FCE LTER Journal Articles


In this paper, we argue that the Anthropocene is an epoch characterized not only by the anthropogenic dominance of the Earth's ecosystems but also by new forms of environmental governance and institutions. Echoing the literature in political ecology, we call these new forms of environmental governance “global assemblages”. Socioecological changes associated with global assemblages disproportionately impact poorer nations and communities along the development continuum, or the “Global South”, and others who depend on natural resources for subsistence. Although global assemblages are powerful mechanisms of socioecological change, we show how transnational networks of grassroots organizations are able to resist their negative social and environmental impacts, and thus foster socioecological resilience.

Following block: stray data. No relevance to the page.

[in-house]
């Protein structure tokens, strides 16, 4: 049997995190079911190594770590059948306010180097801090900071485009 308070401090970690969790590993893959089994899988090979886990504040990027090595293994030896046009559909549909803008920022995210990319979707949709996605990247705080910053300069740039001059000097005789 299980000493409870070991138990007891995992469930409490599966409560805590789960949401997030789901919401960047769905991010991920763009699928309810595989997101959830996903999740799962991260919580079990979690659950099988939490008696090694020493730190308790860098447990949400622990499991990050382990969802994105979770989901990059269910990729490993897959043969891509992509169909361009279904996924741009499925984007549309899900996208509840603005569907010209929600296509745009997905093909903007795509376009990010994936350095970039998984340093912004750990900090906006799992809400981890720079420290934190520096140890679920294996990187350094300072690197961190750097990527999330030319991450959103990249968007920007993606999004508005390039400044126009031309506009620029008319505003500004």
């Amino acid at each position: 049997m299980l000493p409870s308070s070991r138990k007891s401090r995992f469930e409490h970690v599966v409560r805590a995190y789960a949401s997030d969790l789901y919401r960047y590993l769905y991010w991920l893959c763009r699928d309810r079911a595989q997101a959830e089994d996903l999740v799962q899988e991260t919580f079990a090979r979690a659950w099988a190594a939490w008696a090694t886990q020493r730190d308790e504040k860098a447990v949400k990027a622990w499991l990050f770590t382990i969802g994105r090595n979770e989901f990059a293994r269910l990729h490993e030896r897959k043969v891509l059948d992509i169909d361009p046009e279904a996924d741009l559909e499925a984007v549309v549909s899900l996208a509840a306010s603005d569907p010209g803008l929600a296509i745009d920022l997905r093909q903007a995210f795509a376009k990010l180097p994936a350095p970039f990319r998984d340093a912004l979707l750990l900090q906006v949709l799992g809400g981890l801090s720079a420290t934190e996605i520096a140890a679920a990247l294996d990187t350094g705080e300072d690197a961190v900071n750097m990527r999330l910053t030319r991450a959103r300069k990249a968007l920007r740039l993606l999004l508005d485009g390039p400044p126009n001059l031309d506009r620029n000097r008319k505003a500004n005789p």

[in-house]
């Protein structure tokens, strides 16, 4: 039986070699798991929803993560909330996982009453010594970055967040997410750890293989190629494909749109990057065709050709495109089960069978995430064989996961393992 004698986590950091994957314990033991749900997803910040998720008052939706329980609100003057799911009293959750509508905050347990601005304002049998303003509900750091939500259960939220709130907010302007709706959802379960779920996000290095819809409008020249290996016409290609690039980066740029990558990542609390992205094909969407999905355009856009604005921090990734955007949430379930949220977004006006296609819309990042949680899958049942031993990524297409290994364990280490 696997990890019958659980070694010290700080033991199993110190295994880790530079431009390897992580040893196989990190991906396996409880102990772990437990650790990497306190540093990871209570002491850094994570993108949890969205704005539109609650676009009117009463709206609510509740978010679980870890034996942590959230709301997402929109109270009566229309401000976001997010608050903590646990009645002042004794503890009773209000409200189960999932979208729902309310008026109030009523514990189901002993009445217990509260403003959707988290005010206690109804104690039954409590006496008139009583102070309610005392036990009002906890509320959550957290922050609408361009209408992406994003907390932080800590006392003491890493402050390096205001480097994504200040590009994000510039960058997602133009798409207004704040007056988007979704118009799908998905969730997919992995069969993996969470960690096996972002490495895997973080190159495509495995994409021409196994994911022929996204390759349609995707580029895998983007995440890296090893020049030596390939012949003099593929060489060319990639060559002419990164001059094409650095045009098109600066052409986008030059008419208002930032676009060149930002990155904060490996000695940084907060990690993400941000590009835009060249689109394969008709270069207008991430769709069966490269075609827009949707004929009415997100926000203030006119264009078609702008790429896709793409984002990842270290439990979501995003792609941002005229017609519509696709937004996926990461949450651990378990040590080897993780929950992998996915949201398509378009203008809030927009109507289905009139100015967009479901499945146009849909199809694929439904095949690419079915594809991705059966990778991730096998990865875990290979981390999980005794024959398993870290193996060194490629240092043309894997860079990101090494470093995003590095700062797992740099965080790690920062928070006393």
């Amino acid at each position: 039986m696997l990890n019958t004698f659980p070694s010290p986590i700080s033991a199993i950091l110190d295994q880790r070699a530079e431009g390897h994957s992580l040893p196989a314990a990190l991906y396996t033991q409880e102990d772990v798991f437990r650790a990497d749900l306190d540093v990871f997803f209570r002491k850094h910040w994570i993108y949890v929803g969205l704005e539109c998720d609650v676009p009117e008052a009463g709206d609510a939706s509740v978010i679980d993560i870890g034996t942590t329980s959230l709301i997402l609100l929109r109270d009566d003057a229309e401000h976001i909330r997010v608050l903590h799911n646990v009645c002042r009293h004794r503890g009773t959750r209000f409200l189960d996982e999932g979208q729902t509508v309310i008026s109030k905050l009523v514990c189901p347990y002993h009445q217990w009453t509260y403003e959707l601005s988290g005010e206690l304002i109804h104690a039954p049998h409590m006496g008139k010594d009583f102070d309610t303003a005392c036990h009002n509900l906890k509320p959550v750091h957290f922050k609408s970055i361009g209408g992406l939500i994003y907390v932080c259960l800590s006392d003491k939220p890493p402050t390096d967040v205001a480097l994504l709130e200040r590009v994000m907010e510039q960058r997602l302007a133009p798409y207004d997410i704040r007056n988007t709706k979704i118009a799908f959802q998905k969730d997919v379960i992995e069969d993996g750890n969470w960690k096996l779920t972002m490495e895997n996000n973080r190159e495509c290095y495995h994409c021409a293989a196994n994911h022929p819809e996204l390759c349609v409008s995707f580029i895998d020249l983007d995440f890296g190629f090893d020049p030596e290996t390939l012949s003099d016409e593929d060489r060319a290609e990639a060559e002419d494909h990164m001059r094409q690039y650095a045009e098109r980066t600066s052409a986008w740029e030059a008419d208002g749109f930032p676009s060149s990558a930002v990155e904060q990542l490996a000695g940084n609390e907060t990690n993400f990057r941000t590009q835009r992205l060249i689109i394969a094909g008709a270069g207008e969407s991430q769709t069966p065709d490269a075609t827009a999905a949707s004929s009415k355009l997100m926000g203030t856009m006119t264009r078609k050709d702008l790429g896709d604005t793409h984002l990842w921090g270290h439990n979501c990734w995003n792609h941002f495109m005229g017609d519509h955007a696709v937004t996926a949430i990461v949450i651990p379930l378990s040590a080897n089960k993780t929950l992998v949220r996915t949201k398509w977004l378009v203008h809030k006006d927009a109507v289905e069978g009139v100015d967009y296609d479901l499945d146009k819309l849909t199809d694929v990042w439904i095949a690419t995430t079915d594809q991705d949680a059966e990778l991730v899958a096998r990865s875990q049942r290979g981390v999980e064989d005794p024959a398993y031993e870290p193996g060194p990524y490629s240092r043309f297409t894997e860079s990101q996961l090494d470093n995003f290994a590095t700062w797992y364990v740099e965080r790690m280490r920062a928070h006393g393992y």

Copyright by the Ecological Society of America

The publisher-authenticated version is also available online at http://dx.doi.org/10.1890/120327

This material is based upon work supported by the National Science Foundation through the Florida Coastal Everglades Long-Term Ecological Research program under Cooperative Agreements #DBI-0620409 and #DEB-9910514. Any opinions, findings, conclusions, or recommendations expressed in the material are those of the author(s) and do not necessarily reflect the views of the National Science Foundation.